Apr.1, 2008 – Most Americans learn at a young age that they live in a performance-based society. From the first gold star, to the first letter grade in school, “good work” has been equated more with meeting standards than making connections.
Howard Gardner, professor of psychology at Harvard University and author of Multiple Intelligences, redefines “good work” as work that is excellent in quality, personally meaningful and performed in an ethical manner. Founder of the GoodWork Project, Gardner looks at professional fields such as journalism, law, science and medicine and seeks to determine what is good as opposed to ethically compromised work. His research has also yielded a disturbing picture of the difficulties involved in achieving good work at the start of the 21st century.
Gardner will present his work at the 2008 Tanner Lecture on Human Values on Apr. 9, 10 and 11 in the Dumke Auditorium at the Utah Museum of Fine Arts in the John and Marcia Price Museum Building. All events are free and open to the public.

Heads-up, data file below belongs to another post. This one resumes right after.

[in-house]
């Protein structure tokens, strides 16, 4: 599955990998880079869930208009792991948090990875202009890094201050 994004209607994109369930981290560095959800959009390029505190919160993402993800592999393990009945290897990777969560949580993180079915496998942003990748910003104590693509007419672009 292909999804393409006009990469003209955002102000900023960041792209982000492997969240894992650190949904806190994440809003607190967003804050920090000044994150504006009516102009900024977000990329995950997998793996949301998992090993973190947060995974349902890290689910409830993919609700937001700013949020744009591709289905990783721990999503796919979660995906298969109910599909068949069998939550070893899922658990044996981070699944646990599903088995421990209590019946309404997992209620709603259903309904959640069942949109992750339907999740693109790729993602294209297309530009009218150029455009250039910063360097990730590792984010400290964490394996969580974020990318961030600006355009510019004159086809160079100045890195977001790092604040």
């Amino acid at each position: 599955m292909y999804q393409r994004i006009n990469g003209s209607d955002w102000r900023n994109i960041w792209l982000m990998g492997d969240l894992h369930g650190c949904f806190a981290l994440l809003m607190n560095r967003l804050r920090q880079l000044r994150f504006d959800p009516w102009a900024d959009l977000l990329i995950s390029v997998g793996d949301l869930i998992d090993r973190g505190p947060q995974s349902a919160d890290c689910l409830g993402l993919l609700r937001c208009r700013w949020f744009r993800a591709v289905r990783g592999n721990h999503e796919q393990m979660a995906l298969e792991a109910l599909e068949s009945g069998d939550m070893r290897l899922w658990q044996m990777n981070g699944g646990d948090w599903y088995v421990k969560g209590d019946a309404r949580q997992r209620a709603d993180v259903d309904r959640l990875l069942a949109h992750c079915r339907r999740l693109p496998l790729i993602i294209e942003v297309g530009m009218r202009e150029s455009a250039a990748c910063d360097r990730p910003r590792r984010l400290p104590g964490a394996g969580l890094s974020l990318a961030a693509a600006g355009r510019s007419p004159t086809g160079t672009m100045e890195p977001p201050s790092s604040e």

Bob Goldberg, professor of history and director of the Tanner Humanities Center, remarked that, “Howard Gardner’s work on multiple intelligences has fundamentally shaped our approach to educating young people. His new project on GoodWork-the merging of quality, personal meaning and ethics-promises a similar rethinking of our efforts to mold the coming generation.”
Gardner’s primary lecture, “What is Good Work?” will be held on April 9 at 7 p.m. In conjunction with this lecture, a panel of experts will hold a roundtable discussion on April 10 from 10 to 11:30 a.m.
Gardner will present a follow-up lecture titled “Achieving Good Work in Turbulent Times” on April 10 from 5:30 to 7 p.m. This lecture will address how to cultivate good work among youth. A roundtable discussion of this lecture will be held on April 11 from 10 to 11:30 a.m.
For detailed event information contact Melanie Ward at 801-581-3732, or visit www.thc.utah.edu. Advance interviews with Gardner, the panelists or Bob Goldberg can be arranged through the Tanner Center.